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Online Marketing Guide for Food & Beverage Businesses

onlinemarketing food business

The past two decades have been an interesting time period for the food and beverage industry. Whether a business is a retail fast-moving consumer goods manufacturer, restaurant, or catering, there have been observable shifts in the way business owners market their products, especially in the realm of online marketing.

Small food manufacturers are no longer inhibited by competitive entry to retail. New restaurants can have a great consumer reach even without a single franchise. Catering services are able to supply their products a great distance away. All of this is possible because of online technologies.


In this article, we’ll talk about how to do online marketing for food and beverage businesses. You may be tempted to think in terms of how a marketing strategy would fit the format of specific online marketing tools such as search ads, social media, or email marketing.

Instead, let us now start by thinking in terms of how these online marketing tools can help us achieve marketing goals.


There Is Only One Overarching Goal Of Marketing

As a business owner or marketing executive, you may have several marketing metrics to improve to project future sales revenue. But beyond the administrative tasks of optimizing site traffic, post likes and shares, and click-through rates, there is really only one (overarching) goal of marketing: to get people to talk about your business.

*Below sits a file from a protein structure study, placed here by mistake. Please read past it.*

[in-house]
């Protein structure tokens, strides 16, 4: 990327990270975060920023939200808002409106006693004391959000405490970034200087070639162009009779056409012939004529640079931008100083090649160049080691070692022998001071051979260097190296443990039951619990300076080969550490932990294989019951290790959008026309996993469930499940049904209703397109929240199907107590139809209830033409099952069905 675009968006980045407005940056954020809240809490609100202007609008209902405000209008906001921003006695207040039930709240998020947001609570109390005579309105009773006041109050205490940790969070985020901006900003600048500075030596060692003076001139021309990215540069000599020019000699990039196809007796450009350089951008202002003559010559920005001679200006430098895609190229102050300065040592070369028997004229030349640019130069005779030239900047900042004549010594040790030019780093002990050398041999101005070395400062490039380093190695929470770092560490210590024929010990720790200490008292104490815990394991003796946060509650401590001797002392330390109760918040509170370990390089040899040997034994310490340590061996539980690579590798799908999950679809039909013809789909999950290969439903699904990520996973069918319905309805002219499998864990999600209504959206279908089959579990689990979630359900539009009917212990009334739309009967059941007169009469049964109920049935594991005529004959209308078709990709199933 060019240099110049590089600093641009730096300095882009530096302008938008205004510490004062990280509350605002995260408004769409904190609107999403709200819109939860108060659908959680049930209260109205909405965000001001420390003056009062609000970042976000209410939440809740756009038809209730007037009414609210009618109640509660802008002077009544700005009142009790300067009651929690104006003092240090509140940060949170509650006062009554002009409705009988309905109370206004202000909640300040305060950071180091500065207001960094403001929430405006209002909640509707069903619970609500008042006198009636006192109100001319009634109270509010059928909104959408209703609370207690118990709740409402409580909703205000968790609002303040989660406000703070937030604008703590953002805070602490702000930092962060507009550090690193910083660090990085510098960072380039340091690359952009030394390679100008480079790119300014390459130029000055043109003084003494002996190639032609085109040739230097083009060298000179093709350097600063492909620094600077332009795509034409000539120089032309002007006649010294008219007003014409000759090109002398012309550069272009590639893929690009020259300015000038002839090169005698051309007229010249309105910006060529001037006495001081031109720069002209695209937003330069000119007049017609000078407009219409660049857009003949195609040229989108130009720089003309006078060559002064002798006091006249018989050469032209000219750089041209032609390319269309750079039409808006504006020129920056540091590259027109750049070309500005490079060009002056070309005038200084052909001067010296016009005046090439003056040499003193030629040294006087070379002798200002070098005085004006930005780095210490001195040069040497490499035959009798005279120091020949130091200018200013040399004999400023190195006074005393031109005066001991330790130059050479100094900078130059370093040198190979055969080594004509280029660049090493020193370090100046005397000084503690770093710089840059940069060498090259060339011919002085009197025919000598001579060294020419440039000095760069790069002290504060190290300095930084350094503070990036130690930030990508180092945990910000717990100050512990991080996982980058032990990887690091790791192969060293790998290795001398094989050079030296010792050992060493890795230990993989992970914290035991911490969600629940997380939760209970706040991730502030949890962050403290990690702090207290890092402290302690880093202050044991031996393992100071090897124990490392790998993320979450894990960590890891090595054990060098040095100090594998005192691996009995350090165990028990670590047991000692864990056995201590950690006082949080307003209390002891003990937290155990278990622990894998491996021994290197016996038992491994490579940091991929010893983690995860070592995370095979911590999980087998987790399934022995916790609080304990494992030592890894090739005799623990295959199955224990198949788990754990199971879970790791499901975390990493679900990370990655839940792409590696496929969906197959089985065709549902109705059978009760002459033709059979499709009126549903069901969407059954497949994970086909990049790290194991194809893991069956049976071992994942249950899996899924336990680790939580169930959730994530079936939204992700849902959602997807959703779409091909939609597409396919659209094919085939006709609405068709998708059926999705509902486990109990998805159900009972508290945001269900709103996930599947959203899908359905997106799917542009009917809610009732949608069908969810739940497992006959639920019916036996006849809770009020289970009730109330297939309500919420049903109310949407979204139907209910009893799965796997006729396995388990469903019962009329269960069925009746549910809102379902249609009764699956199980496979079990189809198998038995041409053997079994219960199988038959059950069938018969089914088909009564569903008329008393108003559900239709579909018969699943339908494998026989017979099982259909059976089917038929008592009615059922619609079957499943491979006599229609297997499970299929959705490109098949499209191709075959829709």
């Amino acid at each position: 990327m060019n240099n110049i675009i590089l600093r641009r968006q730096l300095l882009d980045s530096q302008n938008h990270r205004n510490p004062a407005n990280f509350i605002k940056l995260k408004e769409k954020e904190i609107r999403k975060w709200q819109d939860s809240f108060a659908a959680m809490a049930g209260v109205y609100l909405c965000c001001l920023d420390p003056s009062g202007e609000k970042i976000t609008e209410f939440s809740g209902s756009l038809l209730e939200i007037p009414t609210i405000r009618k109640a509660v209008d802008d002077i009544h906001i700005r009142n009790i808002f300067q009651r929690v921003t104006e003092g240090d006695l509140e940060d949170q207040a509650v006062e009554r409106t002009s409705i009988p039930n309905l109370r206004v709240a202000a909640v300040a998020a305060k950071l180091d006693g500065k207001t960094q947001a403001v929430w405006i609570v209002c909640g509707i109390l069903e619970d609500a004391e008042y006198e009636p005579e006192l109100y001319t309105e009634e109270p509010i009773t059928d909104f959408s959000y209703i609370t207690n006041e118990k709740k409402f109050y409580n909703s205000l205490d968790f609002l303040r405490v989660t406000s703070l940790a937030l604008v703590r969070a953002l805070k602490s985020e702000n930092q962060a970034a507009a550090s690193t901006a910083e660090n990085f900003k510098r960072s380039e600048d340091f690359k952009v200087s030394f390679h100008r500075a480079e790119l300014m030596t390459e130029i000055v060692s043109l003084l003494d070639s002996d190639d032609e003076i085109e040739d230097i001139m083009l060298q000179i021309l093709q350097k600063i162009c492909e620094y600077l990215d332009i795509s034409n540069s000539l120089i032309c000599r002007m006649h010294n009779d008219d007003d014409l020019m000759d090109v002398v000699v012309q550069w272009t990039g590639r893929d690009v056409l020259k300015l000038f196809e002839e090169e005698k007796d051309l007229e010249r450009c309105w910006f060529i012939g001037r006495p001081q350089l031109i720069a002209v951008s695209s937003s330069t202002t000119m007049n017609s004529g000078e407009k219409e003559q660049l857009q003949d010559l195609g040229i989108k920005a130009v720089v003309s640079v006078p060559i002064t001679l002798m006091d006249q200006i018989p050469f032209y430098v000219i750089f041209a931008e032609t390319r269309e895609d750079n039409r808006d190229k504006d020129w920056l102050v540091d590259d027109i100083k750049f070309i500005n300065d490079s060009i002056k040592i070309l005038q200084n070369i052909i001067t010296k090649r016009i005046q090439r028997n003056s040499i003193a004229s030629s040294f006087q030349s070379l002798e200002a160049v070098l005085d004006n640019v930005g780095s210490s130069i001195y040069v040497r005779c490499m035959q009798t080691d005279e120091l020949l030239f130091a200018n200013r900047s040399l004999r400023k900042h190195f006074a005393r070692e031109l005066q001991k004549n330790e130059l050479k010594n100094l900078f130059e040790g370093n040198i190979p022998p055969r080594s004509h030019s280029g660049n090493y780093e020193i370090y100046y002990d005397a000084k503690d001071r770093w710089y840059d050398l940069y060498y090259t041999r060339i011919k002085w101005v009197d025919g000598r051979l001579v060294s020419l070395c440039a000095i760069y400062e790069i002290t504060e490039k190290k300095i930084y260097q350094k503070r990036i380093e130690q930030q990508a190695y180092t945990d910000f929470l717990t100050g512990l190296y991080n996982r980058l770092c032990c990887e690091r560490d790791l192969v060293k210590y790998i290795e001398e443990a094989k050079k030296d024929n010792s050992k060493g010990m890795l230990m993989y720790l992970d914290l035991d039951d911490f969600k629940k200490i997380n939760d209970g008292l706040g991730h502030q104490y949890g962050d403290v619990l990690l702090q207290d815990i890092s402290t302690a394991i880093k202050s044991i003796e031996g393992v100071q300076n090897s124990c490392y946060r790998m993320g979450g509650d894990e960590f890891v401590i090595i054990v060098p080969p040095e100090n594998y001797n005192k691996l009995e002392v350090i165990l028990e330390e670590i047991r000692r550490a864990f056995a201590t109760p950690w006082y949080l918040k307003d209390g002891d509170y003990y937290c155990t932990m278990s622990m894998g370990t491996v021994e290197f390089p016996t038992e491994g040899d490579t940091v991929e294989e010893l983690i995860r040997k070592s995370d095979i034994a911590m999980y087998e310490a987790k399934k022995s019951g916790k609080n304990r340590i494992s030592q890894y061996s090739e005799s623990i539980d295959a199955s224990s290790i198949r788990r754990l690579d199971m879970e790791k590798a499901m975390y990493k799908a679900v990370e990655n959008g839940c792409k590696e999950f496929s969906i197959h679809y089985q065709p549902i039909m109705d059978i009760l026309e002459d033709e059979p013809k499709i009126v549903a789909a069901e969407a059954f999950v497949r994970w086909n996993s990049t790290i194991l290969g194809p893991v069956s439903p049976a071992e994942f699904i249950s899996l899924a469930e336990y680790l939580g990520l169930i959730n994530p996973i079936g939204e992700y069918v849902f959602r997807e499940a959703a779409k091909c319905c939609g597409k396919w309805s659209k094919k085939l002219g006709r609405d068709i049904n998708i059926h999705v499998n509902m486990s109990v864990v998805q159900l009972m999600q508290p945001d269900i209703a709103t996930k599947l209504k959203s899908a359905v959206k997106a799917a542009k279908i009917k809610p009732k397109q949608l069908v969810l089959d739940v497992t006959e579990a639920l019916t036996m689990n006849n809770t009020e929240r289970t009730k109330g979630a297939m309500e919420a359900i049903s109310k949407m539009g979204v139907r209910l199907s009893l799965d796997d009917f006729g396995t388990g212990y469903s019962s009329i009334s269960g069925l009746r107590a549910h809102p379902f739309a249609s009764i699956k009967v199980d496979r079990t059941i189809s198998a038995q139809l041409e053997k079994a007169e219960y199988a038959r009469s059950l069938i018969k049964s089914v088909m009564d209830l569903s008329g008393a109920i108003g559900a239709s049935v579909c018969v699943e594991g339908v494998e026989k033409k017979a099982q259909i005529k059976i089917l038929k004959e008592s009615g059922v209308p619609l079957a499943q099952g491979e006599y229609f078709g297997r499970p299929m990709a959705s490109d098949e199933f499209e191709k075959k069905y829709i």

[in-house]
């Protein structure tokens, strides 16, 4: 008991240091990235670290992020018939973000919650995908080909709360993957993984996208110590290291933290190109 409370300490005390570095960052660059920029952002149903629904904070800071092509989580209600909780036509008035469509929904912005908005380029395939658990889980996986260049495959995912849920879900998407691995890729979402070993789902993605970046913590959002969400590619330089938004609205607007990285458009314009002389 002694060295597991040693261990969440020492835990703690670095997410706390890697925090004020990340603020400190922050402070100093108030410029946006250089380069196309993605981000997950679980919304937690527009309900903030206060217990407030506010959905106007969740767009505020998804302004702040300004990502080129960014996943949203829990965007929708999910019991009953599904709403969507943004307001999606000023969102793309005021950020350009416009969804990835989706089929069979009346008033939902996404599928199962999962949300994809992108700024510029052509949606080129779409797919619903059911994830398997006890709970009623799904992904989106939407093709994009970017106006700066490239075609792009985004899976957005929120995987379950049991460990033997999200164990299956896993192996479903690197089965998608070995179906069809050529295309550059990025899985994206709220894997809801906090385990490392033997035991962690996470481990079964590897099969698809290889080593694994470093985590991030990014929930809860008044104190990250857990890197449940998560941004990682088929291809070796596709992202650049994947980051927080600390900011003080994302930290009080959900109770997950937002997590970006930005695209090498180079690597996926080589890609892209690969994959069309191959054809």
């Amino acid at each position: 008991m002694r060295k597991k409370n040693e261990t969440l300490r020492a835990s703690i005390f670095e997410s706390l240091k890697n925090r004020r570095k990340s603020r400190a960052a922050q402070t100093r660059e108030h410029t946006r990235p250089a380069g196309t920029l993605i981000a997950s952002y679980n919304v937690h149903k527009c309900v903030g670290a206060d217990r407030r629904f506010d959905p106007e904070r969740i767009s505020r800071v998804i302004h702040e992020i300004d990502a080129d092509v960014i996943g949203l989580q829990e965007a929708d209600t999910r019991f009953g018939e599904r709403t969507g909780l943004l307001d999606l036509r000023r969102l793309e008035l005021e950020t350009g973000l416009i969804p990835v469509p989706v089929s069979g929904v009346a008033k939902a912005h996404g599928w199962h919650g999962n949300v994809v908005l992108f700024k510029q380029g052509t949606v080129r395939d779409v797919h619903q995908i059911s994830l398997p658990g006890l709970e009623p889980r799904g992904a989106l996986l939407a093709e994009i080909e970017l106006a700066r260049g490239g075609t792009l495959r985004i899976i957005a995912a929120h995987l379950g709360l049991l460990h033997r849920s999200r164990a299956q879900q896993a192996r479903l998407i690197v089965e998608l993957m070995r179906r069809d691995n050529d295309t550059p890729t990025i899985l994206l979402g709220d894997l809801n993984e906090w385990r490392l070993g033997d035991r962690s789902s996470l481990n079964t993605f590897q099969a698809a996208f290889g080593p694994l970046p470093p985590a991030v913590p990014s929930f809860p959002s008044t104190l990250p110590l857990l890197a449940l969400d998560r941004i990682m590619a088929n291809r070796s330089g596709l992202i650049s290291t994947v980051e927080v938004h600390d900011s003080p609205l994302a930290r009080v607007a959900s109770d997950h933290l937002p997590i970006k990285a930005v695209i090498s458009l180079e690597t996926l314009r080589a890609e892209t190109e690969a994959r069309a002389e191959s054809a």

word of mouth marketing

There are many marketing tactics – engaging in social discussions online, creating the most media-rich content, and choosing the best keywords for search ads. However, ultimately what brings the most people to your business is word-of-mouth.

Word-of-mouth is generated by essentially two ways – existing customers (referrals) and content marketing. We won’t talk about referrals in this article, because it is a post-sales customer action.

Content marketing, on the other hand, is a marketing engine on its own, and is able to attract new customers into the marketing funnel.


Why People Share:

A brief introduction to ‘virality’